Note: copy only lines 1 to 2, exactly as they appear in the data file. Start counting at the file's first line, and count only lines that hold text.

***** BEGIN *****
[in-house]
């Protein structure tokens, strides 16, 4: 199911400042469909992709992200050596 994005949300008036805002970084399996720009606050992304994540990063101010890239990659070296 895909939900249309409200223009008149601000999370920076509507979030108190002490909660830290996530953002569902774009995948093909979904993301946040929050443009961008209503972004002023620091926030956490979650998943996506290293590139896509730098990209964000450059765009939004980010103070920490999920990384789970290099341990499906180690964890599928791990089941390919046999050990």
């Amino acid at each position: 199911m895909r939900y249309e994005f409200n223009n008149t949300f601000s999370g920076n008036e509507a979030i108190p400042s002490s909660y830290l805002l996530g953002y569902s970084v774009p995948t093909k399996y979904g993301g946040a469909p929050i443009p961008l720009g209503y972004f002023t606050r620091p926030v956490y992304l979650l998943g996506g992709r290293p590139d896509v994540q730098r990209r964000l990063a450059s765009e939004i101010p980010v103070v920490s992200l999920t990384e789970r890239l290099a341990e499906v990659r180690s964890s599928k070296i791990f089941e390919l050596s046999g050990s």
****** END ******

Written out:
[in-house]
């Protein structure tokens, strides 16, 4: 199911400042469909992709992200050596 994005949300008036805002970084399996720009606050992304994540990063101010890239990659070296 895909939900249309409200223009008149601000999370920076509507979030108190002490909660830290996530953002569902774009995948093909979904993301946040929050443009961008209503972004002023620091926030956490979650998943996506290293590139896509730098990209964000450059765009939004980010103070920490999920990384789970290099341990499906180690964890599928791990089941390919046999050990």